Free with park admission
In 2007, the Earth Discovery Center was born. But not without the help of the Eagle Creek Park Foundation. In an effort to enhance environmental education for all ages with an emphasis on youth, we raised $3.4 million to construct a world-class nature center, which you can find nestled in the forest canopy right by the reservoir.
The old original nature center, now known as the Ornithology Center, attracted around 40,000 guests per year, and only had the capacity to hold one classroom of students. Now, the larger building caters to over 80,000 annual visitors – 6,000 who are students on field trips learning more about the natural world.
As soon as you walk in, it’s very likely you’ll be greeted by some sort of creature! That might be a snail, or during the summertime, you can even catch the morphing of a caterpillar into a monarch butterfly right at the front desk. Inside the center you’ll find a beehive, exhibits of the American toad and grey tree frog, leaf collections and plant displays, nature-based artwork for sale, and much more. When you venture outside, you can take in a beautiful view of the reservoir out on the deck, or hop on the nearby hiking trails.
Throughout the year, naturalists host around 130 nature-based programs, which are open to the public. These interactive classes are designed for all ages and include activities like owl-gazing, nature hikes or building of habitats, to name a few.
Watch as the park’s educational reptiles, amphibians and other critters enjoy their lunch! You’ll learn some natural history about each animal along the way. On the menu: worms, defrosted mice, salad, crickets, and frozen bloodworms.
Nature Discovery Class
Stop by on the weekend for a fun activity at the Earth Discovery Center! Topic vary – possible activities include nature hikes, insects, pond life, simple crafts and more! Free with park admission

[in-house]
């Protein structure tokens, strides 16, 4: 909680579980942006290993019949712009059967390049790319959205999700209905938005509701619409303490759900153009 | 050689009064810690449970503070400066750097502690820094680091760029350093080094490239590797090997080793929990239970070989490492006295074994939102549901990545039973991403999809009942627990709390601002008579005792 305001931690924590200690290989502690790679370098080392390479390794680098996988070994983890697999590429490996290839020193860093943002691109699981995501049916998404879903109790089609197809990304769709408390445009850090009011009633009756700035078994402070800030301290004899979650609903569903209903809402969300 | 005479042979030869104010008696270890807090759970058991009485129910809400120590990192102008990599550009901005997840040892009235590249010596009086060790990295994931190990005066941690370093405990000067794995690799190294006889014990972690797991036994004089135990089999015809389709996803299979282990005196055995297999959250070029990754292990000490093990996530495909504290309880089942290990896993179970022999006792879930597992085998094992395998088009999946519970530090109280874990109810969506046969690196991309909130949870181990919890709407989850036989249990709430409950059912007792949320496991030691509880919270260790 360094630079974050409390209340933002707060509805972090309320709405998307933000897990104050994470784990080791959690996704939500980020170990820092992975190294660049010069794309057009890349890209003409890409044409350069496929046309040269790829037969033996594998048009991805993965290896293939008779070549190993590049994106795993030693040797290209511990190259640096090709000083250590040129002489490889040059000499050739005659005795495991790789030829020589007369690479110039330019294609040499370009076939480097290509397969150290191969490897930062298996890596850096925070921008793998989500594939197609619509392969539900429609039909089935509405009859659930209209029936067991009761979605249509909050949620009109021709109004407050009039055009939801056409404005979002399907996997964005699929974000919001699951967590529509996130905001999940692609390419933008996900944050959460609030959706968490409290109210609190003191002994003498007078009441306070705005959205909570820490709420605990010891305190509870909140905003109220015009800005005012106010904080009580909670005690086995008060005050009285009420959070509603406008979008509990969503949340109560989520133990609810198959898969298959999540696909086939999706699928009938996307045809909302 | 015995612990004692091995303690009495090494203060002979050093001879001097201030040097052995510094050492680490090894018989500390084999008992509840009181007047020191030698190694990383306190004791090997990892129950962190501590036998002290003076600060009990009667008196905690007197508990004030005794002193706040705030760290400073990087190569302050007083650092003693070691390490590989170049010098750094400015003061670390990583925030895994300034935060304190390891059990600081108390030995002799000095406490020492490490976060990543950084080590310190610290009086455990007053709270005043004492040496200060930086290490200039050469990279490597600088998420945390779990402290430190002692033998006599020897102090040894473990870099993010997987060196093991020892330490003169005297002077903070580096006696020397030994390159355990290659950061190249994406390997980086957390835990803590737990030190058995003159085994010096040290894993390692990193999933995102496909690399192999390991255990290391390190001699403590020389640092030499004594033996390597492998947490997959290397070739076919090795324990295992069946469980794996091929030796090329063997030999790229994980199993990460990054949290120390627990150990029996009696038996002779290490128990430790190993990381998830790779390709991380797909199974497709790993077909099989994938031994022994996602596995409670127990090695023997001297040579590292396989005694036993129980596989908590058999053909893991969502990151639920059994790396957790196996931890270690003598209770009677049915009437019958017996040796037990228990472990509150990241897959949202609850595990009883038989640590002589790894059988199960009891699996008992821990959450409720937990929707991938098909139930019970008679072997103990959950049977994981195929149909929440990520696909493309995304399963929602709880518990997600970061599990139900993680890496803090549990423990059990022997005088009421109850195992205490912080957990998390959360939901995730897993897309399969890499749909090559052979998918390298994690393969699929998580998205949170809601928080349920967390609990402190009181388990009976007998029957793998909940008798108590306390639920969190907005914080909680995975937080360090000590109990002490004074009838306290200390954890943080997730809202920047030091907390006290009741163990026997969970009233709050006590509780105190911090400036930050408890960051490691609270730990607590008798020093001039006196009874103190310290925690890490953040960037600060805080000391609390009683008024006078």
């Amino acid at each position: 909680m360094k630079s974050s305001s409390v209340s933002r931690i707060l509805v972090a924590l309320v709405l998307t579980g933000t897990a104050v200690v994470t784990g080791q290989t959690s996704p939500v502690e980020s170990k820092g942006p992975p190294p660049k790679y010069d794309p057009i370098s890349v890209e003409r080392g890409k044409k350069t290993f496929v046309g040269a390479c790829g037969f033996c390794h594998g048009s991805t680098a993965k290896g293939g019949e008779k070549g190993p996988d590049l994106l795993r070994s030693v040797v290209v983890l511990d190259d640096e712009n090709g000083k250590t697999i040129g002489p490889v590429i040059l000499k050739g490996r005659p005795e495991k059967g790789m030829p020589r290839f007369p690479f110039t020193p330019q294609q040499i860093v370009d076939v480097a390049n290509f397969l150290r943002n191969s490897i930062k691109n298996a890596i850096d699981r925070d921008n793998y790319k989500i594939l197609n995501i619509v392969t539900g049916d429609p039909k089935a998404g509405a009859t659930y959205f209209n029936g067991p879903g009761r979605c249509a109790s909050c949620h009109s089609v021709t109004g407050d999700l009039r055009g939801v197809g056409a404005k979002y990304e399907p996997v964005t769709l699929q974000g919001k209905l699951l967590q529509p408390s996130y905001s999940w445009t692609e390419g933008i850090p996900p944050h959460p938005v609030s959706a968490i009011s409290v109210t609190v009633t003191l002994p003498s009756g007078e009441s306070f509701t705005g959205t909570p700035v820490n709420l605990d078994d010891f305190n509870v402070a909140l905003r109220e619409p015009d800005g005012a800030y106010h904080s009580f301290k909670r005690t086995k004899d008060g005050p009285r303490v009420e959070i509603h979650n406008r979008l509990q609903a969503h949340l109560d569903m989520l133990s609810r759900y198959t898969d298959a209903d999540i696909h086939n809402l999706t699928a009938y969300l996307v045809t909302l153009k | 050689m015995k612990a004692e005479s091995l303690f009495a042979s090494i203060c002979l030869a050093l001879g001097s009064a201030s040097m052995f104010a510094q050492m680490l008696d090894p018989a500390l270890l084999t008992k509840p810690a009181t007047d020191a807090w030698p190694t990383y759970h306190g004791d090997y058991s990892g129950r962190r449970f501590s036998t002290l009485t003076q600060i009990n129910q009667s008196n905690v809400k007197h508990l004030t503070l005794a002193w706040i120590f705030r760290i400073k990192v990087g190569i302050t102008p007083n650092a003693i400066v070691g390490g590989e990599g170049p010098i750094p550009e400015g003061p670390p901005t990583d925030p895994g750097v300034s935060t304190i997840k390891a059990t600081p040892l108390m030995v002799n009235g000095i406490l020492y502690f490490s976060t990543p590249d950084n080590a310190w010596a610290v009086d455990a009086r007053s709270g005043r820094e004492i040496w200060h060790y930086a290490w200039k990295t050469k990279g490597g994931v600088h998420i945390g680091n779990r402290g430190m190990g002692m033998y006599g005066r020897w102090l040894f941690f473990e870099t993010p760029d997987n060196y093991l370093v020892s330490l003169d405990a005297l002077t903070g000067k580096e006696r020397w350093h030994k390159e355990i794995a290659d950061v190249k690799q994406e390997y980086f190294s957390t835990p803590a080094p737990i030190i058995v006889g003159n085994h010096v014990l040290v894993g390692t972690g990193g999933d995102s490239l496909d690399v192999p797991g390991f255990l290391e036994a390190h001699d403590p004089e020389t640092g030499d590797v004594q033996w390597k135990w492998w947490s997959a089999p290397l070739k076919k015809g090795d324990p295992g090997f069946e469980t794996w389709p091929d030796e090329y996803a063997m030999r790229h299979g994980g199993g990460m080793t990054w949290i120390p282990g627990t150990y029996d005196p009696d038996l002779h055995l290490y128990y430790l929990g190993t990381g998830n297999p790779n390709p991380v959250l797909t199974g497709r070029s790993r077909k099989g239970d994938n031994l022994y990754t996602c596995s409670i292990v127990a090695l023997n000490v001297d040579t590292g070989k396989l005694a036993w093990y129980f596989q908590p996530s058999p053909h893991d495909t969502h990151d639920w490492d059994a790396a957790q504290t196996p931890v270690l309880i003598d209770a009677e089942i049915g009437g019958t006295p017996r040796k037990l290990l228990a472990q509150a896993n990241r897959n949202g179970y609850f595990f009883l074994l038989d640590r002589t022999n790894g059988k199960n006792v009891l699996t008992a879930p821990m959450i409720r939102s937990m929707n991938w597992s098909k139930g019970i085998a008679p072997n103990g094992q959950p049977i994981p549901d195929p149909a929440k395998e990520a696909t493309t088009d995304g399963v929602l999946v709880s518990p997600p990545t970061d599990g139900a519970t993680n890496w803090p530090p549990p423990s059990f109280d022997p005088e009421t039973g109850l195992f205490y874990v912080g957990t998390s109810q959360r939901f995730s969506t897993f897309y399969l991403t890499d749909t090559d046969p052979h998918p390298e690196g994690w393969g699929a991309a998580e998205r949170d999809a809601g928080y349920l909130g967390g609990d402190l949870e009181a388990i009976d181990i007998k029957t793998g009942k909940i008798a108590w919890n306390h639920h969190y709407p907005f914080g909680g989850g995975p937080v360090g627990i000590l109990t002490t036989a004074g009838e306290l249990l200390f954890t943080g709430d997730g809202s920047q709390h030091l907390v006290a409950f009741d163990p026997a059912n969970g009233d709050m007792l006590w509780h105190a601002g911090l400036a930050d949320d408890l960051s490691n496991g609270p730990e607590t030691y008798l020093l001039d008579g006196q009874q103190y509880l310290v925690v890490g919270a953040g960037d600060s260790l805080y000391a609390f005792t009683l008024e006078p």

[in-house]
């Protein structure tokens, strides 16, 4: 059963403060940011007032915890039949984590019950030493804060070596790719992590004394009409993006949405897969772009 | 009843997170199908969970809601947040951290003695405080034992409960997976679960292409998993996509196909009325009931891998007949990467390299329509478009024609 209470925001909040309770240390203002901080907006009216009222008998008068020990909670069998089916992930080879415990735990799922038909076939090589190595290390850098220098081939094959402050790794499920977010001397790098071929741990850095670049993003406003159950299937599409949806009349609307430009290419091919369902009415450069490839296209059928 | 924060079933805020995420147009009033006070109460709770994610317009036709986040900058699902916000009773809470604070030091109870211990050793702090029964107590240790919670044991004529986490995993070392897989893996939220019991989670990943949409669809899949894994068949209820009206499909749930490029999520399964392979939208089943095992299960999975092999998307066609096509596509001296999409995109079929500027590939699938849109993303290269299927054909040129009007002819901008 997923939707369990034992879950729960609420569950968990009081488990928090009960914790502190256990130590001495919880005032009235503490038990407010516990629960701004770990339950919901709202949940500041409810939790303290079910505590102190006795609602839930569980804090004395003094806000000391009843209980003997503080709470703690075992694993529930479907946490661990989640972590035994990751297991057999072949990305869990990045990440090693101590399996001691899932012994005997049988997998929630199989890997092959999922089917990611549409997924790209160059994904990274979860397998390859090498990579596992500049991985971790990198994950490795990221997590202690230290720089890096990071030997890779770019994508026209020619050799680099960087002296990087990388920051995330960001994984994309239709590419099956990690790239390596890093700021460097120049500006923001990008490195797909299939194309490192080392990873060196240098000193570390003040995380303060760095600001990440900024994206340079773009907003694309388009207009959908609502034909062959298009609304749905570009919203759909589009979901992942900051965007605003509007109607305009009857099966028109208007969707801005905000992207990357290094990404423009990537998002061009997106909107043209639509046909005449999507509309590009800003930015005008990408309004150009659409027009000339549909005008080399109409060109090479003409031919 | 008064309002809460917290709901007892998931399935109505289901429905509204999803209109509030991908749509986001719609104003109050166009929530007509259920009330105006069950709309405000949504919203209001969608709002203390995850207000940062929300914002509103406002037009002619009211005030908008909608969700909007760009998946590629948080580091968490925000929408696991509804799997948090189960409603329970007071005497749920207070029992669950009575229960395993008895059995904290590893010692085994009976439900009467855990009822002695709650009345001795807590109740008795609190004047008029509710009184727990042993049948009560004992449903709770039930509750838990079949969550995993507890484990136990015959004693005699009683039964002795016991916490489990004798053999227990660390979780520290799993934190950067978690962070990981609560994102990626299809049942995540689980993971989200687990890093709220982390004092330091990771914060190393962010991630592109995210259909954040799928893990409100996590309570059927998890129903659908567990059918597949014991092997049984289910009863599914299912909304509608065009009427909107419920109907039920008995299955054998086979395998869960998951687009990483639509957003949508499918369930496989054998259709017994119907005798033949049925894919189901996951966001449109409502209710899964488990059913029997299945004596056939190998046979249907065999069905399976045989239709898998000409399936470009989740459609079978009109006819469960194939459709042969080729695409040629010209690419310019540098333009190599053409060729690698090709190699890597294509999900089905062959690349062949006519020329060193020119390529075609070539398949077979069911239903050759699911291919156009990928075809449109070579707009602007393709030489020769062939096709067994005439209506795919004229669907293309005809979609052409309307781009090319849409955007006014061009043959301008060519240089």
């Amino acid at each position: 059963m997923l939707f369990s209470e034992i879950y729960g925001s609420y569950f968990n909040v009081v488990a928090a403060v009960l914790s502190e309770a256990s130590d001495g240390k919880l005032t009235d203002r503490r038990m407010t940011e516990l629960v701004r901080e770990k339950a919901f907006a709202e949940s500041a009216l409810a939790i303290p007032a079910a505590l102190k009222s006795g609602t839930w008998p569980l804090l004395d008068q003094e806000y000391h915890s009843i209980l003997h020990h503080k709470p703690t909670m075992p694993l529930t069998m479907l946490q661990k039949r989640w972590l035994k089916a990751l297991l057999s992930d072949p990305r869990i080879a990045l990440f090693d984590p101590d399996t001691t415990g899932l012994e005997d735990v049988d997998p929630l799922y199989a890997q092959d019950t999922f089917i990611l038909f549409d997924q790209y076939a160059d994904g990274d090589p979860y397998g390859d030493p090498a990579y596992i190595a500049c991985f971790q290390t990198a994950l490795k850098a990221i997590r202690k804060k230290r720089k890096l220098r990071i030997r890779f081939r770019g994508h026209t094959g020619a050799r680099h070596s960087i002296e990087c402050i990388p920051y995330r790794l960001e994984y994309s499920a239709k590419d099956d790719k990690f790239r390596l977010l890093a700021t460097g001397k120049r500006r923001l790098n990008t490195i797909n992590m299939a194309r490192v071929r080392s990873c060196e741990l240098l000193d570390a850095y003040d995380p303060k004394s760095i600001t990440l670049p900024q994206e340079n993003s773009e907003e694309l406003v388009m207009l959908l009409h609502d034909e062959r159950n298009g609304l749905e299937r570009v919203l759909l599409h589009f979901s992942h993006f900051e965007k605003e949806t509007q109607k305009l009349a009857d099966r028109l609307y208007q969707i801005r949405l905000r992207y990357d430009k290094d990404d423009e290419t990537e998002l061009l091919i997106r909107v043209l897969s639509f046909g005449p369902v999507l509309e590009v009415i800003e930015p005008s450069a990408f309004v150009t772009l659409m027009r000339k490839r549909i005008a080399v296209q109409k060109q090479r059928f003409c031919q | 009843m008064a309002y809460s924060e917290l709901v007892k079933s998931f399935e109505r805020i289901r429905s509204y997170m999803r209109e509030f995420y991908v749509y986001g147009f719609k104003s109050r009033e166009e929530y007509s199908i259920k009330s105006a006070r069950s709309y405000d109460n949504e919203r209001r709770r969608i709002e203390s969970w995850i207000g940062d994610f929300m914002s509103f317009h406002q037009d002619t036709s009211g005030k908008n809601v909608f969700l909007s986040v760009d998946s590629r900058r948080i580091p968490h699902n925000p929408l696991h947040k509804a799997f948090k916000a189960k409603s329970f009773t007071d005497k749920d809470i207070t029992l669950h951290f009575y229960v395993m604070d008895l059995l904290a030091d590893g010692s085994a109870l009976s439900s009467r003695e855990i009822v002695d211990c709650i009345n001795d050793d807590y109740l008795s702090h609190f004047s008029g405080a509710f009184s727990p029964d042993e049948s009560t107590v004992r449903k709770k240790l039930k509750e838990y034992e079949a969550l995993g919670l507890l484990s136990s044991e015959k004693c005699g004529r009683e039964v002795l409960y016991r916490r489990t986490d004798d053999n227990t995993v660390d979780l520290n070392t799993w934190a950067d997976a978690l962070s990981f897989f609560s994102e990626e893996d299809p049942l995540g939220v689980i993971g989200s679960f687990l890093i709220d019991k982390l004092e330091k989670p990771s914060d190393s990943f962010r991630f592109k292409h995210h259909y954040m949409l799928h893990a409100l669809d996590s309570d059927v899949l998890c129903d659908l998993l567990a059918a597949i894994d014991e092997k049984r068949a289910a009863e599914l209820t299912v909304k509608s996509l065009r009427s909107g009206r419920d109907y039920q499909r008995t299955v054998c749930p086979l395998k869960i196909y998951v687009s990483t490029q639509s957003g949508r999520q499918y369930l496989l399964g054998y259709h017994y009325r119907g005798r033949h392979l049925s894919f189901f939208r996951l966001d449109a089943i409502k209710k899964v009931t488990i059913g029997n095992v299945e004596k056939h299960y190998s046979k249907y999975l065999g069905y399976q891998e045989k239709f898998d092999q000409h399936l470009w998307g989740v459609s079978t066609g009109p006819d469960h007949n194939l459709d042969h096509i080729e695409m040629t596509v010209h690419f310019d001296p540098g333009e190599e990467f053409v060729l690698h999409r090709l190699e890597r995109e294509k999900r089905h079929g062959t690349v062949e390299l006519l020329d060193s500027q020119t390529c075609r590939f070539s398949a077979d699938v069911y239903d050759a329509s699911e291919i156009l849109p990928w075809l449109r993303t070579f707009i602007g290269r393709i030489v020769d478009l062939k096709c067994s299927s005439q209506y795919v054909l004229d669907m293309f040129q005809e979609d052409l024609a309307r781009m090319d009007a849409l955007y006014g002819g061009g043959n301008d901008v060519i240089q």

Plan your field trip, or schedule an outreach program!View programs offered
In 2014, the Eagle Creek Park Foundation contributed $30,000 to supplement a 3Mgives Eco Grant for construction of a geothermal pond behind the Earth Discovery Center. This allows for large school groups to immerse in an elaborate pond study program to dip-net for frogs and aquatic insects, which adds to their studies in the wet lab.
The wet lab is set up much like a high school science lab complete with microscopes for water analysis and chemical testing. The dry lab can host just about any program and is more like a traditional school classroom. Altogether, the Earth Discovery Center can host three classrooms simultaneously between the labs and exhibit hall.
This is where you’ll find live exhibits featuring a variety of native amphibians, reptiles, and fish that call Eagle Creek Park their home. You’ll find salamanders and mudpuppies along with fish like the largemouth bass, bluegill, and catfish. More during the wintertime, you can view box and musk turtles, and red-eared sliders in addition to black rat, garter, and water snakes.
This space is also utilized for our three of our art shows, and even then, the live animals remain on display for visitors.
Meet the Naturalists